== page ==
Kites have been part of Japanese seasonal and ceremonial observances for centuries. They are characterized by uniform materials, regional variety in shapes and sizes, and attention to decoration of the sail.

Many of the subjects that appear on Japanese kite sails were standardized two to four hundred years ago, and still appear on kites today. They were influenced by popular woodblock prints, popular during the same time that a kite mania swept the capital of Edo.

Kite maker Mikio Toki, known for his spectacular painted kite sails, continues traditional kite making practices, although he was not born into a kite making family.

Students will also pick up incidental cultural and historical information to integrate with any ongoing study of Japan or Asia.

Sessions Four - Six: Decorating, Constructing, and Flying the Toki Kaku Dako (45-60 minutes each; can be combined)

It is recommended that students spend the first session decorating the kite sail. Decorate the UNPRINTED side of the paper. Japanese language students at Hamilton International Middle School especially enjoyed making ji-dako (letter kites, with samples of their kanji) or tracing a design with pencil on to the translucent paper, then outlining with sumi ink.

FAS water soluble dyes (a product from New Zealand , available in the US from Literacy Learning, at http://www.literacy.co.nz/art.shtml) will create the intense colors characteristic of traditional Japanese kites.

To construct the kite, follow instructions in the kite kit or in these videos: Part 1, Part 2, Part 3.

Additional Resources: 

Kites: Paper Wings Over Japan by Scott Skinner et.al. (1997), available at the Drachen Online Store is a short, lavishly illustrated consideration of the subject, a good source for additional images with which to decorate kite sails and fuller discussion of the Japanese kite “scene.” To learn more about the relationship between Japanese kite sails and kite prints, see Japanese Kite Prints by John Stevenson (2004), also available at the Drachen Online Store, discussion and analysis of ninety-six prints from the Scott Skinner collection. The Art of the Japanese Kite by Tal Streeter (1974; out of print but readily available through online used book sites) features several visits with traditional kite makers; it is considered the “bible” on its subject.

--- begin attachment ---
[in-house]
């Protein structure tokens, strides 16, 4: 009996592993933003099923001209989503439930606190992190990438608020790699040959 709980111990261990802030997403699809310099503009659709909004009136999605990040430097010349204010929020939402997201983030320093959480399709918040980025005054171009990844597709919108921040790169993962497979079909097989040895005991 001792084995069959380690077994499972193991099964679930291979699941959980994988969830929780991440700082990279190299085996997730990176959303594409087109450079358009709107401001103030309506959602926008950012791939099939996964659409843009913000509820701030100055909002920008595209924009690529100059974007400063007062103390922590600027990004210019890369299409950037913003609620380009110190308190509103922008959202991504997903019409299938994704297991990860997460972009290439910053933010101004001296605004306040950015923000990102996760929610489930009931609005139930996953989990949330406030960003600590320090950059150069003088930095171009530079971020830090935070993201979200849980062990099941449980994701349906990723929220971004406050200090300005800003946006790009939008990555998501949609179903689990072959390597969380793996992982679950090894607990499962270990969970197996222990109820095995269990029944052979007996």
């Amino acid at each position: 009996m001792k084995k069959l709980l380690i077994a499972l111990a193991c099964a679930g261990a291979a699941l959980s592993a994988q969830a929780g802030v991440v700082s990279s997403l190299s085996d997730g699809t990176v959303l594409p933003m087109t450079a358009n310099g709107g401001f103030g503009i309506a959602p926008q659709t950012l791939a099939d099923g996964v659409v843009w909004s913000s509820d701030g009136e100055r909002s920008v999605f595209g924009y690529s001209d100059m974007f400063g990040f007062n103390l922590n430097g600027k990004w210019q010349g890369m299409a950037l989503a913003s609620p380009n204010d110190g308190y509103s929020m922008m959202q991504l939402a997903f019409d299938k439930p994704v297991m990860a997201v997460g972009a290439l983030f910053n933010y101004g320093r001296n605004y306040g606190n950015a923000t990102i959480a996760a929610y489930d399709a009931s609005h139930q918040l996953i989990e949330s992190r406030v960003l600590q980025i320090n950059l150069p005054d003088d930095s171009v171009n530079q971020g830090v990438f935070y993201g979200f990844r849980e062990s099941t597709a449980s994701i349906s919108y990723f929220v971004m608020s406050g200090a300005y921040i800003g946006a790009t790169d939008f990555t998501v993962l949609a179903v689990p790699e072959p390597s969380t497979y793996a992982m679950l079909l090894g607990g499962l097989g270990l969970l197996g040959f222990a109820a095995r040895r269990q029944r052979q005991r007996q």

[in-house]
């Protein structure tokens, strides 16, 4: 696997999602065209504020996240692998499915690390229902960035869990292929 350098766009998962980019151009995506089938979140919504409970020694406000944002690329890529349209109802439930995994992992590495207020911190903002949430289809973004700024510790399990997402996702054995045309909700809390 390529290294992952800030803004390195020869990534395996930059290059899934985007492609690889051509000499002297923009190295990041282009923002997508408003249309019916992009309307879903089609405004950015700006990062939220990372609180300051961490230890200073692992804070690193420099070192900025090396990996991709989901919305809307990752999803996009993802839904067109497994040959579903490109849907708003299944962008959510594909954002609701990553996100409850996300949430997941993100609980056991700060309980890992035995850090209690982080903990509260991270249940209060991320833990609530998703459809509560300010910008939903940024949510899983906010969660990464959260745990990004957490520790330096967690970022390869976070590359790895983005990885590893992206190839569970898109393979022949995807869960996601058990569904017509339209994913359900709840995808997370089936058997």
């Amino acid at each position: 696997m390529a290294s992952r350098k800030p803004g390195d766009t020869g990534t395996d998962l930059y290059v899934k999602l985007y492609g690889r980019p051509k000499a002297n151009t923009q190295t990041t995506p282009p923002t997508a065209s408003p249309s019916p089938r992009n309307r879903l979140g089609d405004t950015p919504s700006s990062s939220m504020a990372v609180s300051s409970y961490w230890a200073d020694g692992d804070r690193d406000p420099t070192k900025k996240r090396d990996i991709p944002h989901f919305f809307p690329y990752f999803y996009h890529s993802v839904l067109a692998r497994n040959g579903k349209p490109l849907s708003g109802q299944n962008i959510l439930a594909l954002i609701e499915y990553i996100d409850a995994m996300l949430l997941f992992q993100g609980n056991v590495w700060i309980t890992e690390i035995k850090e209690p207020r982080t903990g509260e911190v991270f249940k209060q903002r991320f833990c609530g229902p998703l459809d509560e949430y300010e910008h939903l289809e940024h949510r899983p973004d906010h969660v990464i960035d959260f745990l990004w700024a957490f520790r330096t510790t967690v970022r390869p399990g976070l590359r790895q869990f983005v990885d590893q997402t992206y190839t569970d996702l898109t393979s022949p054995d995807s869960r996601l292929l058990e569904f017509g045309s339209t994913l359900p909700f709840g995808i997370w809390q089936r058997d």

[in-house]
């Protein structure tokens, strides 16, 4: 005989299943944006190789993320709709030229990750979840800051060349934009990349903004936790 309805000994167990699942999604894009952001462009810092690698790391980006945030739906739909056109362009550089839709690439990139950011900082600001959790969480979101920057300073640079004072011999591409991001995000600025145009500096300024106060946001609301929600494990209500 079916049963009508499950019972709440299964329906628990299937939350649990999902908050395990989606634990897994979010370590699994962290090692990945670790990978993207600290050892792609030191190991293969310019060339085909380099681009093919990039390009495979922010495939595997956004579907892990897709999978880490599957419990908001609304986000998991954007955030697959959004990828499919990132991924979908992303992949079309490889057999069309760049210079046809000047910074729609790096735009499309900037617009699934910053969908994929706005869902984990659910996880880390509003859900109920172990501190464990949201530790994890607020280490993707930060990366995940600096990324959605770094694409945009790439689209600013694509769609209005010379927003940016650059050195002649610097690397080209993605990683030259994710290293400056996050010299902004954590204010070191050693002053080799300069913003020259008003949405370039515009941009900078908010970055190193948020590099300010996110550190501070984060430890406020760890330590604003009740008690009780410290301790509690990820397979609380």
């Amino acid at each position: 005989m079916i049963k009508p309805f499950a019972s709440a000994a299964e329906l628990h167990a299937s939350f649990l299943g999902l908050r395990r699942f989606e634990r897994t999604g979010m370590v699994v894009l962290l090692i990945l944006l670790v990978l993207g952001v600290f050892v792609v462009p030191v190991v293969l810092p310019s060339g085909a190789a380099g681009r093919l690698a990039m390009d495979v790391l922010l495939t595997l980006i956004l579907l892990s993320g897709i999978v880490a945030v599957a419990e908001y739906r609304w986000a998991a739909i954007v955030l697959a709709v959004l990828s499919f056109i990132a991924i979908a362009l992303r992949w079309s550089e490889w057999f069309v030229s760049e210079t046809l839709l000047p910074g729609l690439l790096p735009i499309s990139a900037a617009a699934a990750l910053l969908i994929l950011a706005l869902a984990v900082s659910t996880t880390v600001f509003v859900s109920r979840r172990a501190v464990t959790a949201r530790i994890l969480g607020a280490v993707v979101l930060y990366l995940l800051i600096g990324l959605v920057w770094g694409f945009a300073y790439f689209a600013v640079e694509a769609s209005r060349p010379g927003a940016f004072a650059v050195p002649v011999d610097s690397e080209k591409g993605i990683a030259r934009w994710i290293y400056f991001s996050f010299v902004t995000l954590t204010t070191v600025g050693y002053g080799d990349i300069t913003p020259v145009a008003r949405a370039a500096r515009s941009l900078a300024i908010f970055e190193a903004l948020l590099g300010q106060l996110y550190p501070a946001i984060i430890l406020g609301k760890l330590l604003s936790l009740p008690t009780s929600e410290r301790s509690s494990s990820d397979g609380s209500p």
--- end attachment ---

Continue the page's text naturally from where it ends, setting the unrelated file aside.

Issue 22 of the Drachen Foundation Kite Journal showcases an article by writer-editor Ben Ruhe about the Japanese kite collection of David Kahn. It includes several color images of kites, and concludes with a very useful section, “Understanding Japanese Kite Symbolism.” Kahn likens “reading” the visual imagery of Japanese kites to understanding the attributes of European saints from the medieval and Renaissance periods.

Teachers working with older students can find much helpful information in the SPICE unit, Japanese Art in the Edo Period by Karen Tiegel (2005, with CD of images), recommended for middle school and secondary. Particularly useful are lessons one and two, an introduction to the Edo period and a discussion of how travel during the Edo period contributed to the spread of art and artistic techniques.

For teacher background about Japan, still very useful is “Top Ten Things to Know About Japan in the Late 1990s” by Carol Gluck, published in Education About Asia, Vol. 3, No. 2 (Fall 1998), available online as a sample article.